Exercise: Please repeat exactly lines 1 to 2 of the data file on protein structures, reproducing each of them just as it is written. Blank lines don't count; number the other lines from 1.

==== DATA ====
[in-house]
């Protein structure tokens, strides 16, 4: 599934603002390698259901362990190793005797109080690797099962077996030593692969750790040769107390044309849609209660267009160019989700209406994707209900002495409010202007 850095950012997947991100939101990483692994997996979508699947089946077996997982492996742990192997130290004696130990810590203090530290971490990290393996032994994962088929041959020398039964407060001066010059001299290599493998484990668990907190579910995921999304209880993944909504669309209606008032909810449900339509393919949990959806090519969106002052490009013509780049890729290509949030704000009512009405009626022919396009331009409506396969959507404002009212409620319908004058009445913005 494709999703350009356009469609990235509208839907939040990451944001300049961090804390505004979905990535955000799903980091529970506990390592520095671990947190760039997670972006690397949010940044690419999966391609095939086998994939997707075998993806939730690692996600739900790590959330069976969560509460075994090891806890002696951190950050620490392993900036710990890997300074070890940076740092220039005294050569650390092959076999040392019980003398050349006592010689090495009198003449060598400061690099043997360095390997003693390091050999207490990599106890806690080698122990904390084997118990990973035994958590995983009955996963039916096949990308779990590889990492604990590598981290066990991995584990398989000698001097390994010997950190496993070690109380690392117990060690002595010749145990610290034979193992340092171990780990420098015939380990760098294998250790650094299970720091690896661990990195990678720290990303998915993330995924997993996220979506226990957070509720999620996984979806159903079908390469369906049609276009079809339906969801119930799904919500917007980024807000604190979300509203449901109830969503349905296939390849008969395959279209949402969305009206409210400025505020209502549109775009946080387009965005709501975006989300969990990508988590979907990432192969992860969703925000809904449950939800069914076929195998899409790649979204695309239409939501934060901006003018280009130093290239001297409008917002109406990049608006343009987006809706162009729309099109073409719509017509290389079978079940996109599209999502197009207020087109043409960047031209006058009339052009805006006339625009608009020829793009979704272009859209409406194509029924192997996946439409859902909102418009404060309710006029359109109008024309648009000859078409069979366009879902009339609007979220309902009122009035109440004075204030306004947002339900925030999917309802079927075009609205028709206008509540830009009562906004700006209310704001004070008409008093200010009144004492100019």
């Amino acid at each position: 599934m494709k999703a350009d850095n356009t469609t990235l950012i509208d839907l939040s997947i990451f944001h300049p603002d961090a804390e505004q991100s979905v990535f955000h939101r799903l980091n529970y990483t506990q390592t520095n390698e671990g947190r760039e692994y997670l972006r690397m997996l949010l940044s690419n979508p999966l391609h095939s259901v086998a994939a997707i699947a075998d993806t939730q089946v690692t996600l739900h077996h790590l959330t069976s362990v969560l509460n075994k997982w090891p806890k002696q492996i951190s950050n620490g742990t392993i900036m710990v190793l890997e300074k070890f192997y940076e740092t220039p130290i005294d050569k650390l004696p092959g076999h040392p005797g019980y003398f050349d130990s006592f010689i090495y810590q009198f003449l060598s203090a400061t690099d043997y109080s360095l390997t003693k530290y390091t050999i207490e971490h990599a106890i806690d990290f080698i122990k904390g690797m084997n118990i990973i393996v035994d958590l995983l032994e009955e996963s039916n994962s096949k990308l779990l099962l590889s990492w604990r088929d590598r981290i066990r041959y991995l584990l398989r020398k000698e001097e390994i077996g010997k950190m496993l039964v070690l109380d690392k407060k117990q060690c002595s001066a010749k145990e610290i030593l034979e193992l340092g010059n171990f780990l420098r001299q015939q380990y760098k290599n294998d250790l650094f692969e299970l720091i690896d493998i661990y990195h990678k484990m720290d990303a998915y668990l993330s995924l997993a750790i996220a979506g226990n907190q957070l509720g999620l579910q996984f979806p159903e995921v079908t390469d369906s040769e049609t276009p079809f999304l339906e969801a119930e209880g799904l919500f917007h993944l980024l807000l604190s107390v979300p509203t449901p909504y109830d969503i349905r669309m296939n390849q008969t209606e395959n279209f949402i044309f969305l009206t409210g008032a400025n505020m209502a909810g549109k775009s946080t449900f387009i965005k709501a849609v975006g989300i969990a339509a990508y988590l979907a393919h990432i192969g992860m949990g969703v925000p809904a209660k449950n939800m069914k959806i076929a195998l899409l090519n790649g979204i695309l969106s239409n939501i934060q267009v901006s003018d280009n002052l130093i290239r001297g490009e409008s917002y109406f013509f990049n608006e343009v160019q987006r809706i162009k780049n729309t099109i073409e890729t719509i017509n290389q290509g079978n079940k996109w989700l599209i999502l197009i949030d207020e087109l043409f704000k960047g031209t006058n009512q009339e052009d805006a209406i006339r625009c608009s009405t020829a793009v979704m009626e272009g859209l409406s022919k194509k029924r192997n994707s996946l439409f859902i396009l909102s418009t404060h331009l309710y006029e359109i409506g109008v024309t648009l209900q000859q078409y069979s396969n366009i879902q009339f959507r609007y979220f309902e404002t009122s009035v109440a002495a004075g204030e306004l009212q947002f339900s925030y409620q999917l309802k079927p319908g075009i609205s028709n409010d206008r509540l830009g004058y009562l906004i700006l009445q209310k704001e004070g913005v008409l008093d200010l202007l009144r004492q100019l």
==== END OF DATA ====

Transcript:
[in-house]
């Protein structure tokens, strides 16, 4: 599934603002390698259901362990190793005797109080690797099962077996030593692969750790040769107390044309849609209660267009160019989700209406994707209900002495409010202007 850095950012997947991100939101990483692994997996979508699947089946077996997982492996742990192997130290004696130990810590203090530290971490990290393996032994994962088929041959020398039964407060001066010059001299290599493998484990668990907190579910995921999304209880993944909504669309209606008032909810449900339509393919949990959806090519969106002052490009013509780049890729290509949030704000009512009405009626022919396009331009409506396969959507404002009212409620319908004058009445913005 494709999703350009356009469609990235509208839907939040990451944001300049961090804390505004979905990535955000799903980091529970506990390592520095671990947190760039997670972006690397949010940044690419999966391609095939086998994939997707075998993806939730690692996600739900790590959330069976969560509460075994090891806890002696951190950050620490392993900036710990890997300074070890940076740092220039005294050569650390092959076999040392019980003398050349006592010689090495009198003449060598400061690099043997360095390997003693390091050999207490990599106890806690080698122990904390084997118990990973035994958590995983009955996963039916096949990308779990590889990492604990590598981290066990991995584990398989000698001097390994010997950190496993070690109380690392117990060690002595010749145990610290034979193992340092171990780990420098015939380990760098294998250790650094299970720091690896661990990195990678720290990303998915993330995924997993996220979506226990957070509720999620996984979806159903079908390469369906049609276009079809339906969801119930799904919500917007980024807000604190979300509203449901109830969503349905296939390849008969395959279209949402969305009206409210400025505020209502549109775009946080387009965005709501975006989300969990990508988590979907990432192969992860969703925000809904449950939800069914076929195998899409790649979204695309239409939501934060901006003018280009130093290239001297409008917002109406990049608006343009987006809706162009729309099109073409719509017509290389079978079940996109599209999502197009207020087109043409960047031209006058009339052009805006006339625009608009020829793009979704272009859209409406194509029924192997996946439409859902909102418009404060309710006029359109109008024309648009000859078409069979366009879902009339609007979220309902009122009035109440004075204030306004947002339900925030999917309802079927075009609205028709206008509540830009009562906004700006209310704001004070008409008093200010009144004492100019």